UK Dive Show, Sardines and Sushi
It’s hard to imagine that there are only 3 months left of this year. It has been an incredibly eventful year for me and AfriOceans: the unexpected gift of freedom after leaving the shark centre has happily ensconced me with more time in the water, camera in hand, and set me on a course of exciting opportunities and invitations. Soon I will be heading for London to attend various meetings and to fulfill my invite as a guest speaker of the UK Dive Show on the 29th and 30th October. I’m looking forward to it having been told that diving events don’t get any bigger or better than the Birmingham Dive Show, now celebrating 20 years as the UK’s most popular festival for divers. The show has earned an unrivalled reputation as a place where divers from around the world gather to advance their sport, to talk and to listen, to buy and to sell, to teach and to learn, and to meet up with friends and colleagues. Find out more…
While I’m kept busy preparing my talk, working on many conservation projects and running AfriOceans, my mind finds rest when settling back on the sardine run, my underwater highlight of 2010. It reminds me of my promise to share a few more of my images of the sardine run with you, which I herewith fulfill. And a reminder that I am offering an opportunity to book the next sardine run trip in 2011 with me by emailing me direct (email@example.com) and Walter Bernardis of African Watersports. (See my earlier blog on the sardine run for more about this amazing diving experience, not to be missed! See my Sardine Run 2010 Gallery images.)
I recently learnt that as a result of a decade-long Census of Marine Life, a number of scientists who spent over 9,000 days during more than 540 expeditions, producing over 2,600 publications, have identified nearly 20,000 more marine species. Wow, that’s awesome work! It brings the total number of species known to live in our precious oceans to almost 250,000, a fraction of the thousands still undiscovered, so they say. The thought that our oceans are the last frontier and that any one of us SCUBA divers could stumble upon a new species enthralls, but the Arctic sea ice cover has reached the third-lowest level ever recorded betokening the harsh realities of global warming, its ultimate effects on species loss as Earth’s fever continues to rise.
If I immerse myself in these facts further I find it difficult not to feel that our efforts as conservationists pale hopelessly against many odds. But when I recall the overwhelming beauty, diversity and splendor of, for example, the sardine run, I am fuelled with the fire to continue the fight, an unwavering belief that we can all make a difference, starting with living more consciously as consumers. James Lovelock believes that one sure way to save our planet is if we all become vegetarians since the exhalations of almost 7 billion people on Earth, their pets and livestock are responsible for 23% of all greenhouse gas emissions.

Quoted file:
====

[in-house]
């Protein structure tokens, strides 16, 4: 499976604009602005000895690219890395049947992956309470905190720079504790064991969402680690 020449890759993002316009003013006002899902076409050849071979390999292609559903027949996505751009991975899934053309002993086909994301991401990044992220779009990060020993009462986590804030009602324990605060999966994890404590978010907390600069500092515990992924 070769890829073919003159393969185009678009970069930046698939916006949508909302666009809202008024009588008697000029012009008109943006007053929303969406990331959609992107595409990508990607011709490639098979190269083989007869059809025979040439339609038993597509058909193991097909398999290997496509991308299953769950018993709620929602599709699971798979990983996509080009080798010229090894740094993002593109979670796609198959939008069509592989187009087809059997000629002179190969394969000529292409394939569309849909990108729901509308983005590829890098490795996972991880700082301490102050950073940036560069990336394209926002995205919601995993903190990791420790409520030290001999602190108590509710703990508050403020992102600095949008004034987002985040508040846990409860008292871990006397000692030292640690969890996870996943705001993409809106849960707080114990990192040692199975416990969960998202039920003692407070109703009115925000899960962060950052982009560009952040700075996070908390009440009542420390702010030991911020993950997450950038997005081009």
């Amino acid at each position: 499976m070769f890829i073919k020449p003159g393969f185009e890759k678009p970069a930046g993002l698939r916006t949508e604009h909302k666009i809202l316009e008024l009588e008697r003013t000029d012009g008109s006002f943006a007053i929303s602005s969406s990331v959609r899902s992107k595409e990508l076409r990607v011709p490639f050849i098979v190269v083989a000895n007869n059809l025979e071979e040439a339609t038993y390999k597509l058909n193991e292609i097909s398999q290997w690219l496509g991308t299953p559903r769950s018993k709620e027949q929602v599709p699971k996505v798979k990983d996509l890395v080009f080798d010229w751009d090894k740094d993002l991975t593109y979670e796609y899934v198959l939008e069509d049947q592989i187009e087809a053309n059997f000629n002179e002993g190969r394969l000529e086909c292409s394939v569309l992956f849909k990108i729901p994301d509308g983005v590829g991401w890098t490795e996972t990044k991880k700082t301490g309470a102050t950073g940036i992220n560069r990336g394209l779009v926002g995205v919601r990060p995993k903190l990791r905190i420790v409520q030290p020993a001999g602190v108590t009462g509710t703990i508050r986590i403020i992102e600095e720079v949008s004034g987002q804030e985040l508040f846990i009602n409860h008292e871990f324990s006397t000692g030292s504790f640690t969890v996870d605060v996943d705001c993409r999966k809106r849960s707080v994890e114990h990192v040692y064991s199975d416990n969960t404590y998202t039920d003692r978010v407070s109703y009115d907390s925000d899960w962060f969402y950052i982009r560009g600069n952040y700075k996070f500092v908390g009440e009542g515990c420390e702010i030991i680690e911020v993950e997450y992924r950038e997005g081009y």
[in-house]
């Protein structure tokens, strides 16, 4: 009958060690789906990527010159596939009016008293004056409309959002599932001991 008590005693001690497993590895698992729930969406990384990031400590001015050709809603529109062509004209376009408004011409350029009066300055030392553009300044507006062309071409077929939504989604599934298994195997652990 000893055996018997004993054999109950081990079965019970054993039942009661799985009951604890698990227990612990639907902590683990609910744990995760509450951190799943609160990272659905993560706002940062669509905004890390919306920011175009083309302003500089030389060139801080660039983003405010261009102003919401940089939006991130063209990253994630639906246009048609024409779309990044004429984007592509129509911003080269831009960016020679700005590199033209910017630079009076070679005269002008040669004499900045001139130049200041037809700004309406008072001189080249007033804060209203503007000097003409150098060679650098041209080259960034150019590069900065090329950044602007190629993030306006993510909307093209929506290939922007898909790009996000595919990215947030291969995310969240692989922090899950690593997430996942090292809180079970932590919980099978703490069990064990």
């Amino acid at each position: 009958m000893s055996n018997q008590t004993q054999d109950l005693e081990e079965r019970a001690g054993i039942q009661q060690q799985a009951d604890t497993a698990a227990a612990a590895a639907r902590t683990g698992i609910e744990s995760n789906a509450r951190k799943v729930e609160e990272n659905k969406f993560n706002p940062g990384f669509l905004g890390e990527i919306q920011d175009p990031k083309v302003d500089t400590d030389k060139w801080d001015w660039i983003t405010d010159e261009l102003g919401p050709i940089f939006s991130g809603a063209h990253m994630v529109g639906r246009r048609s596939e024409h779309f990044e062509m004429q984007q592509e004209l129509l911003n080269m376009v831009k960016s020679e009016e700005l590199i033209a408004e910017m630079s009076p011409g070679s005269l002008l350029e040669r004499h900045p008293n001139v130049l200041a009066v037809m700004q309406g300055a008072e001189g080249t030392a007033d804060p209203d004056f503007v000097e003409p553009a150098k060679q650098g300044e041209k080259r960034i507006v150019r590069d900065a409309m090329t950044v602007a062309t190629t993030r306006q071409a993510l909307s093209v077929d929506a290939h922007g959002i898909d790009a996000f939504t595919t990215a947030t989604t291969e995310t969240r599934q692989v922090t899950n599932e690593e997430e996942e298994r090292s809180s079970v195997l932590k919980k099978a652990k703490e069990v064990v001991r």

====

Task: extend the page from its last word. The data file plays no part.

On this score I’m doing ok, I’ve not eaten red meat for 27 years and I stopped eating fish almost 6 years ago – as a shark and marine conservationist, and given what I know, it felt hypocritical to continue eating fish. I believe in walking your talk. My team at AfriOceans are also vegetarians. Although each to his own, it never ceases to amaze when other so-called marine conservationists and scientists consume copious amounts of fish with little forethought. It’s like sharing a dinner table with ostriches with their heads in the sand. OK, maybe it’s too difficult for some or integrity does not sit high on their menu, but not being mindful of which species are threatened and avoiding them is unforgivable, worse still if you know and still eat them. Take a look at the WWF Sustainable Seafood Initiative, which provides the green, orange or red light for different species depending on their status and the fishing practices used to catch them, download the brochure here. In a world where we are losing up to 30 000 species a year there is simply no excuse for not doing one’s part in helping to save our world. Next time you are tempted to order the linefish of the day, sushi or simply open a tin of sardines to spread on your toast, think about this. Better still, join me and become a vegetarian, after all, besides living more gently on our planet, vegetarians live longer ☺
Watch my space!